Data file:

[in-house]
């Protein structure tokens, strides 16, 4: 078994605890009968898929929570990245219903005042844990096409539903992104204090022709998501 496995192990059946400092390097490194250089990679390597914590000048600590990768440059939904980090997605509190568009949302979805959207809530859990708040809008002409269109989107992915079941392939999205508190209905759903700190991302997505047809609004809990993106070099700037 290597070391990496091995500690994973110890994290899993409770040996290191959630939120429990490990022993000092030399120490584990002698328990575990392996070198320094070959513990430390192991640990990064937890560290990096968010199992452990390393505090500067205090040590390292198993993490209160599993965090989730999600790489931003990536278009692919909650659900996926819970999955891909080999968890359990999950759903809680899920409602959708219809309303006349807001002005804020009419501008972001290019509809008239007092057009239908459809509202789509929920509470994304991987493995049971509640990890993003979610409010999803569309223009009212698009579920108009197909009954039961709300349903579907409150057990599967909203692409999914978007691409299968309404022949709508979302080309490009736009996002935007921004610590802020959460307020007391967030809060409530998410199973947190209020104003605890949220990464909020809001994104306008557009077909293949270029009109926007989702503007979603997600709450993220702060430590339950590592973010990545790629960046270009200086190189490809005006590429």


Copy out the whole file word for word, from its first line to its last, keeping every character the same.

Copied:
[in-house]
């Protein structure tokens, strides 16, 4: 078994605890009968898929929570990245219903005042844990096409539903992104204090022709998501 496995192990059946400092390097490194250089990679390597914590000048600590990768440059939904980090997605509190568009949302979805959207809530859990708040809008002409269109989107992915079941392939999205508190209905759903700190991302997505047809609004809990993106070099700037 290597070391990496091995500690994973110890994290899993409770040996290191959630939120429990490990022993000092030399120490584990002698328990575990392996070198320094070959513990430390192991640990990064937890560290990096968010199992452990390393505090500067205090040590390292198993993490209160599993965090989730999600790489931003990536278009692919909650659900996926819970999955891909080999968890359990999950759903809680899920409602959708219809309303006349807001002005804020009419501008972001290019509809008239007092057009239908459809509202789509929920509470994304991987493995049971509640990890993003979610409010999803569309223009009212698009579920108009197909009954039961709300349903579907409150057990599967909203692409999914978007691409299968309404022949709508979302080309490009736009996002935007921004610590802020959460307020007391967030809060409530998410199973947190209020104003605890949220990464909020809001994104306008557009077909293949270029009109926007989702503007979603997600709450993220702060430590339950590592973010990545790629960046270009200086190189490809005006590429």